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Soldiers stand guard over a greap of prisoners at a jail in Ecuador, January 2024.
Violent chaos: security forces occupy a prison in Esmeraldas in northwestern Ecuador. EPA-EFE/Ecuadorian Armed Forces

Ecuador’s crackdown on violent crime helped turn the country into a narco state

An unprecedented surge in violence in Ecuador recently has captured global attention, especially after a gang took control of a television station during a live broadcast on January 9. Once considered to be a haven for peace and stability in the region, as of 2023 Ecuador has earned the infamous distinction of being the most violent country in Latin America.

The recent gang violence in Ecuador is just a symptom of a deeper issue affecting countries across the region. The unrest is rooted in the erosion of state capacity as a result of government austerity measures across Latin America. It has created fertile ground for the growth of criminal gangs.

Austerity, the recipe adopted by recent governments in Ecuador, has enmeshed the country into global financial capital networks, compromising its sovereignty. As the painful consequences of austerity have become evident, the state now is inviting foreign military intervention and has signed an agreement with Washington for the permanent deployment of US troops in the country.

But austerity alone does not explain the escalation of violence. There are other variables that should be considered. One of them is financial deregulation as part of increased capital needs of dollarisation. As Ecuador adopted the US dollar as its currency, it made foreign investors more likely to invest in the country.

However, dollarisation facilitated also money laundering, and made Ecuador appealing for drug traffickers and international mafias. It is no surprise that Ecuador is now the primary conduit for the shipment of cocaine to Europe from across the region.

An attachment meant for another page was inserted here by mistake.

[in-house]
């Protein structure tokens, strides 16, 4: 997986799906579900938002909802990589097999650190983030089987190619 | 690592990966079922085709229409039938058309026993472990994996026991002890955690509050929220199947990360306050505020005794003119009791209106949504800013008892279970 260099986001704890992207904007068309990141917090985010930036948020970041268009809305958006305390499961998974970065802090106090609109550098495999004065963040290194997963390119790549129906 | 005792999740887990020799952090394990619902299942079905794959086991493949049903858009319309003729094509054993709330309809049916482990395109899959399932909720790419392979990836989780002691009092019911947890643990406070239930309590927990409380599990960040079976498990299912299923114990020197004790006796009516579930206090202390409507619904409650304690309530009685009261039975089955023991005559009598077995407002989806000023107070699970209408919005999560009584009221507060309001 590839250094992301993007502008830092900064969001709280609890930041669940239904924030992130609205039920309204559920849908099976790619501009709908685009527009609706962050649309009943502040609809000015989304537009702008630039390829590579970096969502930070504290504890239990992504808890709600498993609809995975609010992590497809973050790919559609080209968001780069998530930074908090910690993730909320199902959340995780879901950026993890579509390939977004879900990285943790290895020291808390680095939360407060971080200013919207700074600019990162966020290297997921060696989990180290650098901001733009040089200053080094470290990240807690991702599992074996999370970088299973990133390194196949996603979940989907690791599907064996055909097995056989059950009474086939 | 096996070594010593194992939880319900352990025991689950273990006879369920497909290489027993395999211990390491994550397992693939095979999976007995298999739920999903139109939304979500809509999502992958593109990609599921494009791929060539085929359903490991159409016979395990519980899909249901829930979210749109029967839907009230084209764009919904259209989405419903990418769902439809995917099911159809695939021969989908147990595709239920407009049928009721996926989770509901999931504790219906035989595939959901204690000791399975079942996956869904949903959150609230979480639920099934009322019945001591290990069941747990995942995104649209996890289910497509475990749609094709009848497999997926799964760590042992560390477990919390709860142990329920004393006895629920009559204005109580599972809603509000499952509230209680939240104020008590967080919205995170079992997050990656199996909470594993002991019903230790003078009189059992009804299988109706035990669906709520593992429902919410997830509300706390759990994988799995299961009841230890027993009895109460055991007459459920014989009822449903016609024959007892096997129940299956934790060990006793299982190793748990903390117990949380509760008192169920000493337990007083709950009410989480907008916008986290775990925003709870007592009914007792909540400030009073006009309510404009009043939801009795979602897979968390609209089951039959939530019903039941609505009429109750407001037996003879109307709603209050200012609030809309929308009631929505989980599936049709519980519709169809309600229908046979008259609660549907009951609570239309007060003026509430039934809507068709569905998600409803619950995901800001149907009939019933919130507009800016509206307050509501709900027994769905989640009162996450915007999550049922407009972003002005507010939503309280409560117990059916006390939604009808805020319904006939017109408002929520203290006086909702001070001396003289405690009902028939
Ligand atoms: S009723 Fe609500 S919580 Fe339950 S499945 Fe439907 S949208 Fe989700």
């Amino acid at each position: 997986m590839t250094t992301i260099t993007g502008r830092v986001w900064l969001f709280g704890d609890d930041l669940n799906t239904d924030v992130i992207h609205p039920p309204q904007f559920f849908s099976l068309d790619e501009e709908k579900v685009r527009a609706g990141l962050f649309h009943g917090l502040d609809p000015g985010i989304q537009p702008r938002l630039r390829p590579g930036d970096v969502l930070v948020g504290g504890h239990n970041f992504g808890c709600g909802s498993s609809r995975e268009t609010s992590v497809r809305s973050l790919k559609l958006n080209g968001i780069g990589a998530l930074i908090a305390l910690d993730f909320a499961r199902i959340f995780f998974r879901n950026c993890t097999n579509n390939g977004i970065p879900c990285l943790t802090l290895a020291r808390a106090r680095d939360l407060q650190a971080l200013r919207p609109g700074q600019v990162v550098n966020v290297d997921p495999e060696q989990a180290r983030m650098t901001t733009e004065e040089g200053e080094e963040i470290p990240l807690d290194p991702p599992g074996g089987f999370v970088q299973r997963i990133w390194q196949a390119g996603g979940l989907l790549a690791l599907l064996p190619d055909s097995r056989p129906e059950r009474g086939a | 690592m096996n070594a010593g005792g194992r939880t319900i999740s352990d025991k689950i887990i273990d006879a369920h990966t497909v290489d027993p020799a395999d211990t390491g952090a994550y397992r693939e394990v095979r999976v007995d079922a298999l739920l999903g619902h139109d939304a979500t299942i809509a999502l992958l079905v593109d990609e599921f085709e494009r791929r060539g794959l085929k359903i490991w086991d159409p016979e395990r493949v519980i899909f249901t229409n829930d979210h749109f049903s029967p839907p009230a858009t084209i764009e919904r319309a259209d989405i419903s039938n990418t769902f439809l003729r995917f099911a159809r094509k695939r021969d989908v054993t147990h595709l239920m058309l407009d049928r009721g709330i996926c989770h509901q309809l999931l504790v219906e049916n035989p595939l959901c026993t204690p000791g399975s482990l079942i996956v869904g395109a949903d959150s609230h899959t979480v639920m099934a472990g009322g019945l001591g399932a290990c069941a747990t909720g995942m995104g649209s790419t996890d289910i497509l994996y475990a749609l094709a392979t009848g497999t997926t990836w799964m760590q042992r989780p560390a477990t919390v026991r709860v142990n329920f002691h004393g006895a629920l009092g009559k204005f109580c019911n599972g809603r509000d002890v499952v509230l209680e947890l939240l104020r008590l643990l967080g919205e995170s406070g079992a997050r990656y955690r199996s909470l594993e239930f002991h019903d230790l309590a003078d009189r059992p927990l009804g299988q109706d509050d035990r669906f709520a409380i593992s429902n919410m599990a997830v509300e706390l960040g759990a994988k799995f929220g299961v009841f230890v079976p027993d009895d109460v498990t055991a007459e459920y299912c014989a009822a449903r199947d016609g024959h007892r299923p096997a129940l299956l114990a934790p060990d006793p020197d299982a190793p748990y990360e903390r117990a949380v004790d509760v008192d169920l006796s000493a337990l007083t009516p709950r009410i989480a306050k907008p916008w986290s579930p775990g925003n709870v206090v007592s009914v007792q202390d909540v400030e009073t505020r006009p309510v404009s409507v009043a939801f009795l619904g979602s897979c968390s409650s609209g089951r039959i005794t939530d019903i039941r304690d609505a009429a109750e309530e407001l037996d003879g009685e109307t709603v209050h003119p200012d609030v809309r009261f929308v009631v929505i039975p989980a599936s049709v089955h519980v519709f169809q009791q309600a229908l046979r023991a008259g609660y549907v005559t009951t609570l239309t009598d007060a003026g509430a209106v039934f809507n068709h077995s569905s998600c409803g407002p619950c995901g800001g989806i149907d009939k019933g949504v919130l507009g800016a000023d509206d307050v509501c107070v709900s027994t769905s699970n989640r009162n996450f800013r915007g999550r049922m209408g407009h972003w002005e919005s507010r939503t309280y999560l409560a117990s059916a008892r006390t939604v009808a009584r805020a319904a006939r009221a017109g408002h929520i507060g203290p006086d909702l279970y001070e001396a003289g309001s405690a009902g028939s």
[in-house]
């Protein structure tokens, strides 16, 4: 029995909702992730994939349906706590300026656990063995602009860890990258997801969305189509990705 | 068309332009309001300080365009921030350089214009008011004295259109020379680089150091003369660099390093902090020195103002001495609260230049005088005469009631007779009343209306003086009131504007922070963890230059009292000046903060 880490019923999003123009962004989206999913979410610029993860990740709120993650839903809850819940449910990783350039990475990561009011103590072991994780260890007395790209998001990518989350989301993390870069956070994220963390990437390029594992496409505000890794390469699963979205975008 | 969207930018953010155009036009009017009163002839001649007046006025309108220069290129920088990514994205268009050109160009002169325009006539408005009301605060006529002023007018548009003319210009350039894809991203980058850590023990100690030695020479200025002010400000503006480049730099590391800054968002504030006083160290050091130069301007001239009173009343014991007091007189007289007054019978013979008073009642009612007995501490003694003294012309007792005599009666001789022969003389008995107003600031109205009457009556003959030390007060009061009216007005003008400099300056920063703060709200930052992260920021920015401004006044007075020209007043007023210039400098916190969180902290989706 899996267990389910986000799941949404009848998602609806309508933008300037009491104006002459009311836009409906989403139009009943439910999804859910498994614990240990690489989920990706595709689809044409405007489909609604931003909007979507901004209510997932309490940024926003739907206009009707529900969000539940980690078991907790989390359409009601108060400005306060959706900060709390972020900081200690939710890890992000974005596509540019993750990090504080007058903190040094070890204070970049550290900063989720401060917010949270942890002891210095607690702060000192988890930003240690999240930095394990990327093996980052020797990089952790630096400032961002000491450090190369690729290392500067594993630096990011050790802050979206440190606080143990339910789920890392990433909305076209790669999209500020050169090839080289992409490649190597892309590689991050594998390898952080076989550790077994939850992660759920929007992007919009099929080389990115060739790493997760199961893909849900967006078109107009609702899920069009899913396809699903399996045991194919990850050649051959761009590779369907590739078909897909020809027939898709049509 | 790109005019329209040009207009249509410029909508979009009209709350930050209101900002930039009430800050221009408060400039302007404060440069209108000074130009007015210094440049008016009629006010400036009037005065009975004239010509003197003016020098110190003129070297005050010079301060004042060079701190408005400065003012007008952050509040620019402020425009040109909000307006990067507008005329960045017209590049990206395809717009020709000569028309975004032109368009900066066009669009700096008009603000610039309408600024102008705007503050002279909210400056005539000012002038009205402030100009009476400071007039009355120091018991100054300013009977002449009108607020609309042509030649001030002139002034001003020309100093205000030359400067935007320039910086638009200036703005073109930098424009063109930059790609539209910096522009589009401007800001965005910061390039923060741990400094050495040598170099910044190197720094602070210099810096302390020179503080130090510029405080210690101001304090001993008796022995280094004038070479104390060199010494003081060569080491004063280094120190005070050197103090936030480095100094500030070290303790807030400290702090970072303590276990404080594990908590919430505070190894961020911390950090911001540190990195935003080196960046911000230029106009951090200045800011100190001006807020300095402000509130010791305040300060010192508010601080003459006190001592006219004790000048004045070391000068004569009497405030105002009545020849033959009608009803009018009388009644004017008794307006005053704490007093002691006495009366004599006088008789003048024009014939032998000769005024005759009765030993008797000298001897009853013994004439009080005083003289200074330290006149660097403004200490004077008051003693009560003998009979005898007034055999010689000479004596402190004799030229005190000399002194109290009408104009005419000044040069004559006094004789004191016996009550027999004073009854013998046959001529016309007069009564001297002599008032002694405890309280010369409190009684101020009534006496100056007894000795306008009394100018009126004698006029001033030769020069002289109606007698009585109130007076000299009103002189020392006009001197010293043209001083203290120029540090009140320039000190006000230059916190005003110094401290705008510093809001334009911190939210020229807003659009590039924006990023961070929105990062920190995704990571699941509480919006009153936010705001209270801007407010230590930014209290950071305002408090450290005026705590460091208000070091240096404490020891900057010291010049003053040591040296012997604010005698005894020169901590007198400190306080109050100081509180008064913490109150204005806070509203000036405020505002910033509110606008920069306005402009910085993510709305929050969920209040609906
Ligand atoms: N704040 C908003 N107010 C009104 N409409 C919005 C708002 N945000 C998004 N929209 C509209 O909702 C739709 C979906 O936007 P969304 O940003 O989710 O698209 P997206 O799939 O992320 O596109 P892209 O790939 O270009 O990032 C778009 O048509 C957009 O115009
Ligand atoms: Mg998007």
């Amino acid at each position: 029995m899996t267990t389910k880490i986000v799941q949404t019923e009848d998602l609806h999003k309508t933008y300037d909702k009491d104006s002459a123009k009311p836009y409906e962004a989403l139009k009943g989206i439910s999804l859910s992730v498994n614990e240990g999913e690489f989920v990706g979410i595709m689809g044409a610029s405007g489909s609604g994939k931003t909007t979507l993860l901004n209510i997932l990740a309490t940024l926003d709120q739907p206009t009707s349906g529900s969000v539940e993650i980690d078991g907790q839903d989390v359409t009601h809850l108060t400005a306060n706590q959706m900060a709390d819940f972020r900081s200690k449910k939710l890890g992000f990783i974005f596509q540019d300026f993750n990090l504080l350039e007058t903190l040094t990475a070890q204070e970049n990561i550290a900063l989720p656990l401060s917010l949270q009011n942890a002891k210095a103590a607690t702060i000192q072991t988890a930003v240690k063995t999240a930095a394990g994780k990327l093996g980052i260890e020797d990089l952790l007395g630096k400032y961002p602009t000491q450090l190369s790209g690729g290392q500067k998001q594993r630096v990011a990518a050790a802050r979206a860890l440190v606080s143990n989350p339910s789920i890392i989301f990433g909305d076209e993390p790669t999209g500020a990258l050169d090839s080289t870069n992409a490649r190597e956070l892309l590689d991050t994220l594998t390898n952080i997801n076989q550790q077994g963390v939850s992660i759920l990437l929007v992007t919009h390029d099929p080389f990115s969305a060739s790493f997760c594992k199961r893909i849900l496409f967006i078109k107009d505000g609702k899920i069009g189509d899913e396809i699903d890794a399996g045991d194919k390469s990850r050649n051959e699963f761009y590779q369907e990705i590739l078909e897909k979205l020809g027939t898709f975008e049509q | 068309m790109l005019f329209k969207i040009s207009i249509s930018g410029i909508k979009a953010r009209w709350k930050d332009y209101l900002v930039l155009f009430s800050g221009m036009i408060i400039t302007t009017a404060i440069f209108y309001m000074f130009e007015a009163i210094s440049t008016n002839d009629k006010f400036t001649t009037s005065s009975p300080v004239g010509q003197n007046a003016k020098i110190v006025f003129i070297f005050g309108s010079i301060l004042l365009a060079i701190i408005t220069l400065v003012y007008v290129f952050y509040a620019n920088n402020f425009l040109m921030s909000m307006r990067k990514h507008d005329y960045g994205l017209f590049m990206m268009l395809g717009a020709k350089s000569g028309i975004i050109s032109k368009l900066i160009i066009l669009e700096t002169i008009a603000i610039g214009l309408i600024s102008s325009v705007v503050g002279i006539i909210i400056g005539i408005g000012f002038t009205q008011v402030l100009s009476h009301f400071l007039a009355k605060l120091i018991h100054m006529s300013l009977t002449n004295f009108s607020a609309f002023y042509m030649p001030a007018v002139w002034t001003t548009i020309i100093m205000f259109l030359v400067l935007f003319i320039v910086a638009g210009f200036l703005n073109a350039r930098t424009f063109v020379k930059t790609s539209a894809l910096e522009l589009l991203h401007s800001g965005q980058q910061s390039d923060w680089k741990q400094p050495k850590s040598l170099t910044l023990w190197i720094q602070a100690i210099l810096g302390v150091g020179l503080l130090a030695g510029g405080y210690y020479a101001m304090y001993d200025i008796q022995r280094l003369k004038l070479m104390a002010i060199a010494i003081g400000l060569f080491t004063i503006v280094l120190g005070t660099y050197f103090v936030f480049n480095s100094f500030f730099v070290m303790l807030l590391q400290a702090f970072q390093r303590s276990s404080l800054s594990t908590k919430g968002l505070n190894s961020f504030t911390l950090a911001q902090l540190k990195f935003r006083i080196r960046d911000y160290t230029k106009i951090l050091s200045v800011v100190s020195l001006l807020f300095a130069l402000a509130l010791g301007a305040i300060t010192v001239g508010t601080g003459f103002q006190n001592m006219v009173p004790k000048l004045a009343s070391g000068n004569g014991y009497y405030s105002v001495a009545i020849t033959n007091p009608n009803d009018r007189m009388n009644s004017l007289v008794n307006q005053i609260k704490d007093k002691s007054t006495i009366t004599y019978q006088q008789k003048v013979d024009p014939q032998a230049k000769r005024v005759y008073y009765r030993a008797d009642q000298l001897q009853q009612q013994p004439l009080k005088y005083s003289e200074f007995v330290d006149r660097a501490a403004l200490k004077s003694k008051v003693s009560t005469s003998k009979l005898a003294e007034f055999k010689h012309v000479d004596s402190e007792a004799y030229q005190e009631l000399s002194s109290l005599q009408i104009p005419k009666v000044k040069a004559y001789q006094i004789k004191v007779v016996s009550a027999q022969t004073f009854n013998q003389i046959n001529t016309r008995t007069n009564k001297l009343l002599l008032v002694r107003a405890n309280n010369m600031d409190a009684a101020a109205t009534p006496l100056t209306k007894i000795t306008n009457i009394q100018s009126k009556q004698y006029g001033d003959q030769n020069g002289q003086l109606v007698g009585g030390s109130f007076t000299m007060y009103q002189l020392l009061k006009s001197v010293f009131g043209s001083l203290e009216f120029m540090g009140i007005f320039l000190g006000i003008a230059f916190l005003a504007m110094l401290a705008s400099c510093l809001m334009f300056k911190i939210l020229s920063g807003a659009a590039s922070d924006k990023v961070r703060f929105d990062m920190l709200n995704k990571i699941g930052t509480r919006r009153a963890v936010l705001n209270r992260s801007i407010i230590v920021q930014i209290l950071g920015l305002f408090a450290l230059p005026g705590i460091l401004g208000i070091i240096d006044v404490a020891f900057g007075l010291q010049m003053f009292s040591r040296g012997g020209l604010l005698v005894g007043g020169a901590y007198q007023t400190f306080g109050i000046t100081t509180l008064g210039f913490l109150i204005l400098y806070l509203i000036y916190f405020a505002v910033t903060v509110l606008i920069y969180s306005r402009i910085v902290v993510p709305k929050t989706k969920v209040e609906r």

Meanwhile, the declaration of an “internal armed conflict” by the current administration may align with the Ecuadorean people’s plea for immediate solutions. But this tends to obscure the responsibility for the failure of previous and current governments in dealing with structural violence.

Looking at the past to understand the present

Regrettably, the current challenges in Ecuador partly stem from efforts to address criminality. For example, during the administration of Rafael Correa between 2012 and 2017, there was a surge in the prison populations.

This had the unintended effect of prisons evolving into focal points for criminal organisations. They have duly become centres for networking between criminals and dubbed “universities of crime”. They host a spectrum of illicit activities, fostering coordination among various criminal organisations.

Meanwhile, violence decreased, the ties between criminal organisations and some state actors grew stronger. Ironically, during Correa’s administration, efforts to combat narco politics coincided with the rise of “Los Choneros”, Ecuador’s leading drug-trafficking gang.

The escape of the Los Choneros leader known as “Fito”“ this month exemplifies the depth of the problem, revealing the power of organised crime both inside and outside prisons.

After the election of Correa’s vice-president, Lenín Moreno, to the presidency from 2017 to 2021, the previous equilibrium with between some state actors and criminal networks seems to have changed. This has resulted in chaos in prisons and violence spilling on to the streets.

The situation was exacerbated by widespread social turmoil. During this period as a result of austerity measures, and the shocks due to the pandemic precarity increased.